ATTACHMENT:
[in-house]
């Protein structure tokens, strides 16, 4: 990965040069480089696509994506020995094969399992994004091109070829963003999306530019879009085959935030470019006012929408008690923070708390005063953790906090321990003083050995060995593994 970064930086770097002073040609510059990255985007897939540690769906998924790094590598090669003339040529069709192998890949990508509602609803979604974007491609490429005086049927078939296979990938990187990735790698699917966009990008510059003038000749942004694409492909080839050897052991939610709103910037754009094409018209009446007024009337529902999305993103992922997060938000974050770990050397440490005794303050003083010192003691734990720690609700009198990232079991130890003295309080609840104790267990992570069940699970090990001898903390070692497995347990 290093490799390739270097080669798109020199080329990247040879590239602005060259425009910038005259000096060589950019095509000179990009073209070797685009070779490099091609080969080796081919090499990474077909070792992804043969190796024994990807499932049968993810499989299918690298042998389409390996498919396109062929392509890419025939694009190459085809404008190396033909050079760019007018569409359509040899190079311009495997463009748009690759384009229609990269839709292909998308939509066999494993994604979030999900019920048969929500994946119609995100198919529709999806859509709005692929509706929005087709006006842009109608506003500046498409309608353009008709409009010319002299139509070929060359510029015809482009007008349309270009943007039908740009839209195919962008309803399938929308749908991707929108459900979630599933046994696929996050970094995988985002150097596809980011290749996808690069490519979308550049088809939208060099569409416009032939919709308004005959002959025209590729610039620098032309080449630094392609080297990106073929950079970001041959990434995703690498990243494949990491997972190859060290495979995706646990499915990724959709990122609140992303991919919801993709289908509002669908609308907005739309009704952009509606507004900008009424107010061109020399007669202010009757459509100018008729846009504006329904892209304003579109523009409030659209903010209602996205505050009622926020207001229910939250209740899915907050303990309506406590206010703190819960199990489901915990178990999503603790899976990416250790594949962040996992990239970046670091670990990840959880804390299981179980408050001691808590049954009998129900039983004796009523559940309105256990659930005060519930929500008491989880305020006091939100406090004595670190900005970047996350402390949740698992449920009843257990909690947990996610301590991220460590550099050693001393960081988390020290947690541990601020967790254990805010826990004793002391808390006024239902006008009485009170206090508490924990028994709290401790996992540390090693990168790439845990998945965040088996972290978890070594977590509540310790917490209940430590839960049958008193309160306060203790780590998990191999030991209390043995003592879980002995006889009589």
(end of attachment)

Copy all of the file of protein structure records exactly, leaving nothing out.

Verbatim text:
[in-house]
């Protein structure tokens, strides 16, 4: 990965040069480089696509994506020995094969399992994004091109070829963003999306530019879009085959935030470019006012929408008690923070708390005063953790906090321990003083050995060995593994 970064930086770097002073040609510059990255985007897939540690769906998924790094590598090669003339040529069709192998890949990508509602609803979604974007491609490429005086049927078939296979990938990187990735790698699917966009990008510059003038000749942004694409492909080839050897052991939610709103910037754009094409018209009446007024009337529902999305993103992922997060938000974050770990050397440490005794303050003083010192003691734990720690609700009198990232079991130890003295309080609840104790267990992570069940699970090990001898903390070692497995347990 290093490799390739270097080669798109020199080329990247040879590239602005060259425009910038005259000096060589950019095509000179990009073209070797685009070779490099091609080969080796081919090499990474077909070792992804043969190796024994990807499932049968993810499989299918690298042998389409390996498919396109062929392509890419025939694009190459085809404008190396033909050079760019007018569409359509040899190079311009495997463009748009690759384009229609990269839709292909998308939509066999494993994604979030999900019920048969929500994946119609995100198919529709999806859509709005692929509706929005087709006006842009109608506003500046498409309608353009008709409009010319002299139509070929060359510029015809482009007008349309270009943007039908740009839209195919962008309803399938929308749908991707929108459900979630599933046994696929996050970094995988985002150097596809980011290749996808690069490519979308550049088809939208060099569409416009032939919709308004005959002959025209590729610039620098032309080449630094392609080297990106073929950079970001041959990434995703690498990243494949990491997972190859060290495979995706646990499915990724959709990122609140992303991919919801993709289908509002669908609308907005739309009704952009509606507004900008009424107010061109020399007669202010009757459509100018008729846009504006329904892209304003579109523009409030659209903010209602996205505050009622926020207001229910939250209740899915907050303990309506406590206010703190819960199990489901915990178990999503603790899976990416250790594949962040996992990239970046670091670990990840959880804390299981179980408050001691808590049954009998129900039983004796009523559940309105256990659930005060519930929500008491989880305020006091939100406090004595670190900005970047996350402390949740698992449920009843257990909690947990996610301590991220460590550099050693001393960081988390020290947690541990601020967790254990805010826990004793002391808390006024239902006008009485009170206090508490924990028994709290401790996992540390090693990168790439845990998945965040088996972290978890070594977590509540310790917490209940430590839960049958008193309160306060203790780590998990191999030991209390043995003592879980002995006889009589």